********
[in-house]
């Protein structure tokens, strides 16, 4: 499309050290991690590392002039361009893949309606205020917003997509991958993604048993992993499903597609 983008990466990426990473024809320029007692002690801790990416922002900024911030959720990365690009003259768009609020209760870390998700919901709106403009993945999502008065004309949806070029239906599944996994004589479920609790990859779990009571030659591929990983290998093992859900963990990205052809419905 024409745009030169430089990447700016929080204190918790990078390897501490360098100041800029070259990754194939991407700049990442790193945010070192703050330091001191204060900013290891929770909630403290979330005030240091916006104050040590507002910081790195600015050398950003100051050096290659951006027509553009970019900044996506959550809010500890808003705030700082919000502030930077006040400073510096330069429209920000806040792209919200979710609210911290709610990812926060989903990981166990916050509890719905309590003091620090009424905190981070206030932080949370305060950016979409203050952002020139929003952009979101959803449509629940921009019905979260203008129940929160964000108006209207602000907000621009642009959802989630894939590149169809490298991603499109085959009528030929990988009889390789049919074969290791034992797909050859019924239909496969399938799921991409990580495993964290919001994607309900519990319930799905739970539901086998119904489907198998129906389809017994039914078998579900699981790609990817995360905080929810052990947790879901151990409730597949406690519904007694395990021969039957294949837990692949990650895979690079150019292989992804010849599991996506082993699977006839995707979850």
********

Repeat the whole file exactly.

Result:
[in-house]
């Protein structure tokens, strides 16, 4: 499309050290991690590392002039361009893949309606205020917003997509991958993604048993992993499903597609 983008990466990426990473024809320029007692002690801790990416922002900024911030959720990365690009003259768009609020209760870390998700919901709106403009993945999502008065004309949806070029239906599944996994004589479920609790990859779990009571030659591929990983290998093992859900963990990205052809419905 024409745009030169430089990447700016929080204190918790990078390897501490360098100041800029070259990754194939991407700049990442790193945010070192703050330091001191204060900013290891929770909630403290979330005030240091916006104050040590507002910081790195600015050398950003100051050096290659951006027509553009970019900044996506959550809010500890808003705030700082919000502030930077006040400073510096330069429209920000806040792209919200979710609210911290709610990812926060989903990981166990916050509890719905309590003091620090009424905190981070206030932080949370305060950016979409203050952002020139929003952009979101959803449509629940921009019905979260203008129940929160964000108006209207602000907000621009642009959802989630894939590149169809490298991603499109085959009528030929990988009889390789049919074969290791034992797909050859019924239909496969399938799921991409990580495993964290919001994607309900519990319930799905739970539901086998119904489907198998129906389809017994039914078998579900699981790609990817995360905080929810052990947790879901151990409730597949406690519904007694395990021969039957294949837990692949990650895979690079150019292989992804010849599991996506082993699977006839995707979850």